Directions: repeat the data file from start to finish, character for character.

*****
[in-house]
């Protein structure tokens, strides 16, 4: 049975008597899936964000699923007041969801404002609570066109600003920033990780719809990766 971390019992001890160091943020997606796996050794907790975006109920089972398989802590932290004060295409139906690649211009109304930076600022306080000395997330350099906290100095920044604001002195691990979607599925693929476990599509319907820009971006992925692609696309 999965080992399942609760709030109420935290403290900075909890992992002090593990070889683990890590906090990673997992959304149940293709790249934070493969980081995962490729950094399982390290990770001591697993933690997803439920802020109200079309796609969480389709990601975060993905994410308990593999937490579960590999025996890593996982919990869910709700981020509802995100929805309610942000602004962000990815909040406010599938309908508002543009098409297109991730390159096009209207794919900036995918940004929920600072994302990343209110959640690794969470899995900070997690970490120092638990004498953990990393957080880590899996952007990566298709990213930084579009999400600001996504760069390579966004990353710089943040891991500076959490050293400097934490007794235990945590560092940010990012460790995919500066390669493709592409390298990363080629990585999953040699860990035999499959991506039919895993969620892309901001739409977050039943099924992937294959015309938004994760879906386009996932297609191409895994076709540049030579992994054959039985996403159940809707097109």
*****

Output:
[in-house]
């Protein structure tokens, strides 16, 4: 049975008597899936964000699923007041969801404002609570066109600003920033990780719809990766 971390019992001890160091943020997606796996050794907790975006109920089972398989802590932290004060295409139906690649211009109304930076600022306080000395997330350099906290100095920044604001002195691990979607599925693929476990599509319907820009971006992925692609696309 999965080992399942609760709030109420935290403290900075909890992992002090593990070889683990890590906090990673997992959304149940293709790249934070493969980081995962490729950094399982390290990770001591697993933690997803439920802020109200079309796609969480389709990601975060993905994410308990593999937490579960590999025996890593996982919990869910709700981020509802995100929805309610942000602004962000990815909040406010599938309908508002543009098409297109991730390159096009209207794919900036995918940004929920600072994302990343209110959640690794969470899995900070997690970490120092638990004498953990990393957080880590899996952007990566298709990213930084579009999400600001996504760069390579966004990353710089943040891991500076959490050293400097934490007794235990945590560092940010990012460790995919500066390669493709592409390298990363080629990585999953040699860990035999499959991506039919895993969620892309901001739409977050039943099924992937294959015309938004994760879906386009996932297609191409895994076709540049030579992994054959039985996403159940809707097109």